decided: June 24, 1966.
COMMONWEALTH EX REL. MANNING, APPELLANT,
Appeal from order of Court of Common Pleas of Montgomery County, No. 65-11957, in case of Commonwealth ex rel. Calvin Manning v. A. T. Rundle, Superintendent.
Calvin Manning, appellant, in propria persona.
Henry T. Crocker and Richard A. Devlin, Assistant District Attorneys, and Richard S. Lowe, District Attorney, for appellee.
Bell, C. J., Musmanno, Jones, Eagen, O'Brien and Roberts, JJ. Opinion by Mr. Chief Justice Bell. Mr. Justice Cohen took no part in the consideration or decision of this case.
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This is an appeal from a denial by the Court of Common Pleas, without a hearing, of a petition for habeas corpus. On March 1, 1960, relator pleaded guilty to murder generally, while represented by two Court-appointed counsel. He was sentenced to ten to twenty years in prison after the Court en banc fixed the crime at second degree murder.
The facts of the homicide were as follows:
On August 28, 1959, while serving a burglary sentence in the Eastern State Penitentiary, relator became involved in an altercation with a fellow convict in the exercise yard and killed him. When he was interrogated by the prison authorities concerning the killing, he signed a written statement in which he admitted the stabbing but said that immediately prior to the stabbing he and the victim had been fighting, and that the fight started when the victim "smashed me in the mouth". This somewhat exculpatory statement, which he calls a confession, was admitted in the hearing or trial before the Court en banc after he had pleaded guilty to the charge of murder, while, we repeat, he was represented by counsel. Moreover, he took the witness stand and repeated exactly his aforesaid written statement.*fn*
Relator alleges three infringements of his Constitutional rights: (1) Failure of the prison authorities to inform relator of his right to counsel before signing
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a confession; (2) "coercion" by prison officials in obtaining his confession; and (3) a denial of counsel at the preliminary hearing before the justice of the peace.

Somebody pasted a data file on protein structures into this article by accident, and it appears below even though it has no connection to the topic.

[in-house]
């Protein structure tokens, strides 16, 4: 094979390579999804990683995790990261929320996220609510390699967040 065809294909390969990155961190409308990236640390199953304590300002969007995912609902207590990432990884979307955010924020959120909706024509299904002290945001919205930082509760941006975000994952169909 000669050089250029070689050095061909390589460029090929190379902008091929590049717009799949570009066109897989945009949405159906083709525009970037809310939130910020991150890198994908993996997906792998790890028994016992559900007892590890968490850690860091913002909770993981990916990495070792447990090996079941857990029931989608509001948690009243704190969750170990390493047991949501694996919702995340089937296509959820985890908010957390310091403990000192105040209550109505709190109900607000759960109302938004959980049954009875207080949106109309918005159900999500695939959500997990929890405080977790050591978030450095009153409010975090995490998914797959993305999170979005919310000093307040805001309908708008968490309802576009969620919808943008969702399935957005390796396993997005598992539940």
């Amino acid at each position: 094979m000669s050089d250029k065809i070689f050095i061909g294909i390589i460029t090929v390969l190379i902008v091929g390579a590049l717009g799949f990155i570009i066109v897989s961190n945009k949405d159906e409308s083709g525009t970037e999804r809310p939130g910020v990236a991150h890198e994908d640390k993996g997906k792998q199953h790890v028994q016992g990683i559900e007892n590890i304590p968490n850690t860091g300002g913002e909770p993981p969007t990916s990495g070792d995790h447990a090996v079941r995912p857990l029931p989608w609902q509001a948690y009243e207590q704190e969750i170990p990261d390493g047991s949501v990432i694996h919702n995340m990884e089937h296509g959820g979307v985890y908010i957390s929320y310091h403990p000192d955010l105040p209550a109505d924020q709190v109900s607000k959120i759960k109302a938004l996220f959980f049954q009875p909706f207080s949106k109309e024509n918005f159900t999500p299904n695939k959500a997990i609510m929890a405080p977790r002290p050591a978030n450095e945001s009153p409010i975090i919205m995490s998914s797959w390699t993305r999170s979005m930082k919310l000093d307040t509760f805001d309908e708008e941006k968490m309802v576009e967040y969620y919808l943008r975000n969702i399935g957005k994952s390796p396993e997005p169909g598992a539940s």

Relator's first contention is without merit. His conviction became final prior to Escobedo v. Illinois, 378 U.S. 478. We have held that Escobedo would not be given retroactive application. Commonwealth v. Negri, 419 Pa. 117, 213 A.2d 670; Commonwealth ex rel. Swilley v. Maroney, 420 Pa. 419, 218 A.2d 242. As to finality, see Commonwealth ex rel. Keller v. Maroney, 419 Pa. 318, 214 A.2d 249; Commonwealth ex rel. Green v. Myers, 422 Pa. 294, 220 A.2d 789. See Linkletter v. Walker, 381 U.S. 618; Johnson v. New Jersey, 384 U.S. 719, filed 6/20/66, 34 L.W. 4592.
Furthermore, relator's guilty plea in open Court while represented by counsel is a confession of guilt of the crime or crimes with which he is charged in the indictment and also constitutes a waiver of all non-jurisdictional defects and defenses. Commonwealth ex rel. Ward v. Russell, 419 Pa. 240, 213 A.2d 628; Commonwealth ex rel. Swilley v. Maroney, 420 Pa., supra; Commonwealth ex rel. Hobbs v. Russell, 420 Pa. 1, 215 A.2d 858; Commonwealth ex rel. Adderley v. Myers, 419 Pa. 536, 215 A.2d 624; Commonwealth ex rel. Sanders v. Maroney, 417 Pa. 380, 207 A.2d 789; Commonwealth ex rel. Walls v. Rundle, 414 Pa. 53, 198 A.2d 528; Commonwealth ex rel. Parker v. Myers, 414 Pa. 427, 200 A.2d 770.
On the issue of "coercion", relator alleges nothing more than the bare assertion that his rights were violated by "lengthy interrogational processes and making him physically sign a confession, that was later used against him." A petitioner must state not merely his conclusions but all relevant facts in support of the alleged error on which the petition is based. Cf. Post Conviction Hearing Act of January 25, 1966, § 5(1), P. L. 1580, 19 P.S. § 1180-5(1). The transcript of the
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hearing in Court on the guilty plea discloses that relator signed the allegedly coerced statement three-quarters of an hour after the stabbing occurred. This fact was brought out on cross-examination. His allegation of coercion is completely unsupported by factual averments or by the record. Moreover, one who is on trial for a crime and while represented by counsel, fails to attack the voluntariness of his confession at the trial and there is no recognizable evidence of involuntariness, may not, long after the final stage of the direct litigation has passed, raise that issue. Commonwealth ex rel. Fox v. Maroney, 417 Pa. 308, 207 A.2d 810, and cases cited therein.
Relator's last contention is equally without merit. In Pennsylvania, the relator's appearance before a justice of the peace is not, in the absence of unusual and prejudicial circumstances, a "critical stage" in the proceedings. Commonwealth ex rel. Swilley v. Maroney, 420 Pa., supra; Commonwealth ex rel. Hobbs v. Russell, 420 Pa., supra; Commonwealth ex rel. McCant v. Rundle, 418 Pa. 394, 211 A.2d 460; Commonwealth ex rel. Maisenhelder v. Rundle, 414 Pa. 11, 198 A.2d 565.
We find no merit in any of relator's contentions.